As a parent of a son with autism (Andrew is 21; he was diagnosed on June 5, 1997, his second birthday), I both sympathize and empathize with those parents who have special needs children who are searching for the seemingly ever-elusive ways to balance a church calling, receiving the needed spiritual sustenance on the Sabbath, and trying to ensure their child remains chill (as much as possible anyway) and allows others to worship in a way that they desire.

Over the years, trying to reconcile all these things has been a fine balancing act. When Andrew was younger, autism was less pervasive and few people understood its symptoms and manifestations. I remember one time when Andrew was 7 or 8.  He was being particularly rambunctious Sunday, and as a family we were sitting in the foyer so as to not distract others with the noises he was making.

The foyer we were sitting in was situated just outside the bishop’s office of another ward that shared the building with us. We were sitting on the couch, and Andrew darted out of my hands and made a b-line for the chair that was directly across from us in the foyer. I stood up to get him at the exact same moment the bishop’s office door opened and the bishop came out. He was a little closer to the chair than I was, and he reached Andrew, who was beginning to mount the chair with intentions to jump on it, before I did. I can still remember the words that came out of that bishop’s mouth as I was just a few second behind him in reaching the chair and lifting Andrew from it: “Son, that is not how we show reverence in the church.” The words were relatively harmless, but the tone with which he mouthed this set me aback. I quickly picked Andrew up as I apologized to the bishop and tried to quickly explain Andrew’s condition. As soon as the words left my mouth, the bishop’s countenance changed. I felt bad for Andrew, sorry for that bishop (I knew he felt bad for the way he communicated his thoughts), and even had a little Thomas B. Marsh moment myself that quickly subsided.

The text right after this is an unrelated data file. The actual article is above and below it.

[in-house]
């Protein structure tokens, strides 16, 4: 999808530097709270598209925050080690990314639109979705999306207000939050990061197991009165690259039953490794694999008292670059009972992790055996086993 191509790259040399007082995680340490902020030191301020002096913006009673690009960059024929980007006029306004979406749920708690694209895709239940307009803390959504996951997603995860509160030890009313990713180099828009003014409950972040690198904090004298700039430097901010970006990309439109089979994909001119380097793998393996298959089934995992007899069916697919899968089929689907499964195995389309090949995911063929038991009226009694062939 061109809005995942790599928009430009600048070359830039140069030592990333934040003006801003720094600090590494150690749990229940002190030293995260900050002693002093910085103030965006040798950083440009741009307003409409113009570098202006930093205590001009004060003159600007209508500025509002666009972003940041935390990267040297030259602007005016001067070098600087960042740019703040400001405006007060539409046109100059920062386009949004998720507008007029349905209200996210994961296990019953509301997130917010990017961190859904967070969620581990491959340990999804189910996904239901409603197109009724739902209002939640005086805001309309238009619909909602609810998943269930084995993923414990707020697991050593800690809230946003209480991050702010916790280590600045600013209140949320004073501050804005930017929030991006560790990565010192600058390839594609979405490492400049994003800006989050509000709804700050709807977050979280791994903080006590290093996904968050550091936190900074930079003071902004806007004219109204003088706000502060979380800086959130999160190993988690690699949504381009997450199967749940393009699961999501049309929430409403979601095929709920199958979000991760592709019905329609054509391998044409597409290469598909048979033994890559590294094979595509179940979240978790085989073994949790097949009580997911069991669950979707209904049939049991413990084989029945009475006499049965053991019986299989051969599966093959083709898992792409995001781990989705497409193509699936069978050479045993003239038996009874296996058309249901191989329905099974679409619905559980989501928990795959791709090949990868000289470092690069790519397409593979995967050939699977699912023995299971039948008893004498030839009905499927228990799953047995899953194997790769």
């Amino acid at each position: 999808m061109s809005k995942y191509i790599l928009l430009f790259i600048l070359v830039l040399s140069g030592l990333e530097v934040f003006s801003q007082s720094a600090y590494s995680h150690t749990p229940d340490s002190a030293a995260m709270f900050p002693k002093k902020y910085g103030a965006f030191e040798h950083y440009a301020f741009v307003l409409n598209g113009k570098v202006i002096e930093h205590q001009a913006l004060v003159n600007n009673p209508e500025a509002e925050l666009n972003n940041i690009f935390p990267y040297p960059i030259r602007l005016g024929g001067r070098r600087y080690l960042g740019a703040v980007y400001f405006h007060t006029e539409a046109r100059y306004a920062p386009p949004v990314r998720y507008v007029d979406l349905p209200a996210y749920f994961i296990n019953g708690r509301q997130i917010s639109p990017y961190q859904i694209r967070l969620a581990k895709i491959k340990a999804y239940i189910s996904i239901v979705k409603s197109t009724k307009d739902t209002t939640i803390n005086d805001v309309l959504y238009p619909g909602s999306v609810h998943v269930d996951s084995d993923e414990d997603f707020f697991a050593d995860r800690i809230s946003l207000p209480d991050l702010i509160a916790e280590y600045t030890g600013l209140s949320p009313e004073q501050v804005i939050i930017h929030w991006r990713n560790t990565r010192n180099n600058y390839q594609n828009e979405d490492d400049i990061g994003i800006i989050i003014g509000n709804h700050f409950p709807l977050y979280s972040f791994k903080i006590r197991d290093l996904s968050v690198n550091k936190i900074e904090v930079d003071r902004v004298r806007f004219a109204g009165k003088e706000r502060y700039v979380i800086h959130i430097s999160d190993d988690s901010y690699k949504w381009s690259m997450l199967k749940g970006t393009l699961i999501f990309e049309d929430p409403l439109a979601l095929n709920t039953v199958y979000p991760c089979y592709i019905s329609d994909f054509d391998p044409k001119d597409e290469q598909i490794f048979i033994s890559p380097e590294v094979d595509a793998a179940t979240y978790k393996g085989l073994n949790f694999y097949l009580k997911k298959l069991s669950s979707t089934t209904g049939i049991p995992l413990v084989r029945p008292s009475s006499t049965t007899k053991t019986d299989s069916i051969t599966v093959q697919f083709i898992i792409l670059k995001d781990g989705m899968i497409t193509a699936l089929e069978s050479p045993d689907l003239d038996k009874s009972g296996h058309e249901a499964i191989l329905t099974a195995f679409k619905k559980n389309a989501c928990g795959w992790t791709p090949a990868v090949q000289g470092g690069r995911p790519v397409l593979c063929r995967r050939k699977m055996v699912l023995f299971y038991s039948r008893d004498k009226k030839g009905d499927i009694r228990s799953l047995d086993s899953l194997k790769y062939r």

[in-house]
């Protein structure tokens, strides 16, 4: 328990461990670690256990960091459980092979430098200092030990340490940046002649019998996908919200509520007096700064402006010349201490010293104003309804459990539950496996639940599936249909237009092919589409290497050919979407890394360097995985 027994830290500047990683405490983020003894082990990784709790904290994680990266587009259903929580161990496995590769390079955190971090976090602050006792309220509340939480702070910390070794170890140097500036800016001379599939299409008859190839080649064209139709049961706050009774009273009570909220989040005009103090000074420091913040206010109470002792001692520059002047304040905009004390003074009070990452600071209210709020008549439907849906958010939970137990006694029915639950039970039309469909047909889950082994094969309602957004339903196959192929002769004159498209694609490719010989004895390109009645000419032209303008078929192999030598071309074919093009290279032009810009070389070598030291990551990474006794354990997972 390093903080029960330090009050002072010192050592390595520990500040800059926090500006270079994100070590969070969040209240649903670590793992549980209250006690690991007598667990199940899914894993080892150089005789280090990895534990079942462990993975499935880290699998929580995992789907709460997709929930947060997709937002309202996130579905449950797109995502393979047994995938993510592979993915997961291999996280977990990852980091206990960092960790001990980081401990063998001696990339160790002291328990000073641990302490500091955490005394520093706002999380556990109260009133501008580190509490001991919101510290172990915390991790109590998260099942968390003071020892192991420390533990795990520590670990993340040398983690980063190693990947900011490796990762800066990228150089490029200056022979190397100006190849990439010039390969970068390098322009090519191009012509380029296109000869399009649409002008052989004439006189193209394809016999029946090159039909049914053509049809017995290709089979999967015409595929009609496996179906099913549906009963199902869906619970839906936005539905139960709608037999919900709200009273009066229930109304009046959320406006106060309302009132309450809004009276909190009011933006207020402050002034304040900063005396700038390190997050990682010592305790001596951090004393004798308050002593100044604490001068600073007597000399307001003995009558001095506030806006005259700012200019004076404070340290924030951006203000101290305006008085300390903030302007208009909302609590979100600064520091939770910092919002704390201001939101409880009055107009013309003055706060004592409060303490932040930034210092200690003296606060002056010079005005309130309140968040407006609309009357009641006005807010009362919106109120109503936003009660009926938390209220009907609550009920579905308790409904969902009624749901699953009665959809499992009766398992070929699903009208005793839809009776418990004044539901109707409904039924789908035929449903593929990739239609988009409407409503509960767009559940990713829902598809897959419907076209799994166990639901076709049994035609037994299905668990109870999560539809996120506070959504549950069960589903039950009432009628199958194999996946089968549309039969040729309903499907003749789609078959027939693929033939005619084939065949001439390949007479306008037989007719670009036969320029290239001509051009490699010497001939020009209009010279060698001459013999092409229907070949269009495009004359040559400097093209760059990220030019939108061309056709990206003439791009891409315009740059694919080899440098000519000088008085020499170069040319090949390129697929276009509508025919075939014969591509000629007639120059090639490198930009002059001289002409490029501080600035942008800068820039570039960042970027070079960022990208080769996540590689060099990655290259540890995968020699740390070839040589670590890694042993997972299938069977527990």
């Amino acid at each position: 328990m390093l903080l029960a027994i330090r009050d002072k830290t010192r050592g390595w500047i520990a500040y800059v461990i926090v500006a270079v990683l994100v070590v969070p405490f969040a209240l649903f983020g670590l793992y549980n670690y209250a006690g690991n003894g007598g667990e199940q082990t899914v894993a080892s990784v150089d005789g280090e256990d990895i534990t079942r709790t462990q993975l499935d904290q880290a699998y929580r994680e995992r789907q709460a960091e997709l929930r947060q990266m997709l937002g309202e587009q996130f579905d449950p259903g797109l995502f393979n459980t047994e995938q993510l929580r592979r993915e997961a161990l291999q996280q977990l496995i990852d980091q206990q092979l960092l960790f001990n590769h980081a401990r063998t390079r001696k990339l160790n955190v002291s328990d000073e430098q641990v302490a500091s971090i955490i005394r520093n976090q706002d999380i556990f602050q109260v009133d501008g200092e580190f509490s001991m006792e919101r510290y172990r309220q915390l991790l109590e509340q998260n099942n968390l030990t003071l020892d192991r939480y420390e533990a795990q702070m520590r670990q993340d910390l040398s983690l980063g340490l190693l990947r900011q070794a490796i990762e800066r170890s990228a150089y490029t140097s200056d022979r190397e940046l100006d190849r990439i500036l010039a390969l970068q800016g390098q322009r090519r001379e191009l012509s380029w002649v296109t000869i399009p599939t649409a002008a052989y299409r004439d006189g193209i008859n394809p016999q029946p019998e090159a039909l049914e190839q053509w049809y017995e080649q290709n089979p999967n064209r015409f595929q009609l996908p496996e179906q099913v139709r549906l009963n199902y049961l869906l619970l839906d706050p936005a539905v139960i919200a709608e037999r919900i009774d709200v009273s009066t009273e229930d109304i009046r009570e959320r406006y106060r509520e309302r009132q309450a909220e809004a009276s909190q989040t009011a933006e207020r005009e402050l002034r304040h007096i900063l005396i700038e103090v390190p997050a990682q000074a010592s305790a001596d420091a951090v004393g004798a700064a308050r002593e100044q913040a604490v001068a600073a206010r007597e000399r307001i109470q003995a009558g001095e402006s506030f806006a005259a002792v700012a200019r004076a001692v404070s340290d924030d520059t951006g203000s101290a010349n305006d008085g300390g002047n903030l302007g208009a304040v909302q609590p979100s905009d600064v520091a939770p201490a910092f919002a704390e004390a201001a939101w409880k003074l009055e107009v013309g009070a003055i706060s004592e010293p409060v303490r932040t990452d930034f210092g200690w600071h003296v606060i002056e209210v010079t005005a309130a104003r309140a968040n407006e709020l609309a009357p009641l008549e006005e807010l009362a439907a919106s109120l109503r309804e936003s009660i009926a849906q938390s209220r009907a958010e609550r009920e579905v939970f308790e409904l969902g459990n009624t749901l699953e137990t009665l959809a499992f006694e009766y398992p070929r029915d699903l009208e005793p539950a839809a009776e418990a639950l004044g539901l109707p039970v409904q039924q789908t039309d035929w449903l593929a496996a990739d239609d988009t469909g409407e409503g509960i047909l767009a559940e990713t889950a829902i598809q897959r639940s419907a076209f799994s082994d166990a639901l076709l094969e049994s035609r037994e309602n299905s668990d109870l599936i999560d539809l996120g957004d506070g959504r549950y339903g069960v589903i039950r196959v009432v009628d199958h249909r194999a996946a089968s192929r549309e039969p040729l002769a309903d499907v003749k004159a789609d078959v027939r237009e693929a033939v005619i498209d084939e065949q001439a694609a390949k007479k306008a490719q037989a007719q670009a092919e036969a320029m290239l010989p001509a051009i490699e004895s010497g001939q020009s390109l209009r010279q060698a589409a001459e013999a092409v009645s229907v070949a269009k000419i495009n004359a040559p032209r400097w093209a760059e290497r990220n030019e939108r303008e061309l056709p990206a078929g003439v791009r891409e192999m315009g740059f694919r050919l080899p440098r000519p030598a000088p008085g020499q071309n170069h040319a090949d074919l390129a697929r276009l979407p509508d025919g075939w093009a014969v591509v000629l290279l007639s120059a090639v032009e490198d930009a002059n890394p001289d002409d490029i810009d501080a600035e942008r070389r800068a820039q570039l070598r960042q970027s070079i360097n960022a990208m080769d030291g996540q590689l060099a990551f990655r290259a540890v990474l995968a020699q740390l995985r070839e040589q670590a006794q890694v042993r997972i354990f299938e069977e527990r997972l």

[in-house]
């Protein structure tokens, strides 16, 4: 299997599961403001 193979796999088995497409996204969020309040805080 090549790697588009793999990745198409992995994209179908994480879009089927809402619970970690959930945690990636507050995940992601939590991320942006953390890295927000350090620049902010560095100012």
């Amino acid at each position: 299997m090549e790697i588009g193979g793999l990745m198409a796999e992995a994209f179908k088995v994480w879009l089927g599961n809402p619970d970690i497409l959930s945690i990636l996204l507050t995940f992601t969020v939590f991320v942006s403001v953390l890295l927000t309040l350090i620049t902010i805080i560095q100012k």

Over time, I have been pleased by how the Church (organizationally) and the members (individually) have educated themselves on ways to help those with autism, and their families, worship on the Sabbath. Although the resources in this post are by no means exhaustive, I have been impressed by the wisdom and knowledge they contain in educating people on how to approach the subject of autism.

For example, the video above focuses on ways to help Primary and Youth teachers improve their communication with parents and build a better relationship with their special needs students. You can find the free printable on MeckMom.com and CknScratch.com.

 

Additional resources and viewpoints can be found here:

MormonHub: https://mormonhub.com/blog/faith/a-guide-to-helping-children-with-autism-at-church/

Deseret News: http://www.deseretnews.com/article/705368611/Blog-gives-tips-for-help-autistic-children-in-Primary.html

Autism and Primary: http://autismandprimary.blogspot.com/

By Common Consent: https://bycommonconsent.com/2013/07/25/ministering-on-the-spectrum/

Mormon Women Project: https://www.mormonwomen.com/interview/a-special-mother-for-special-needs/
Although Nancy McNabb lost a 22-month-old daughter to SIDS, her greatest challenge has been raising her autistic son Stewart. Nancy describes her tireless work with her 19-year-old son, her secrets to staying happily married with a special needs child, the role the gospel has played in her journey, and her work at the University of Illinois in autism education.

 

SPECIAL BONUS: Even more content is located here:

1. The Church’s resource material on autism

2. Teaching Community: 22 Tips for Teaching Students with Autism Spectrum Disorders

3.  Autism-World: Effective strategies for teaching children with autism spectrum disorders

 

Have you had experiences with special needs individuals in your ward or stake? Have I missed any resources in this post? Please feel free to comment with your thoughts below.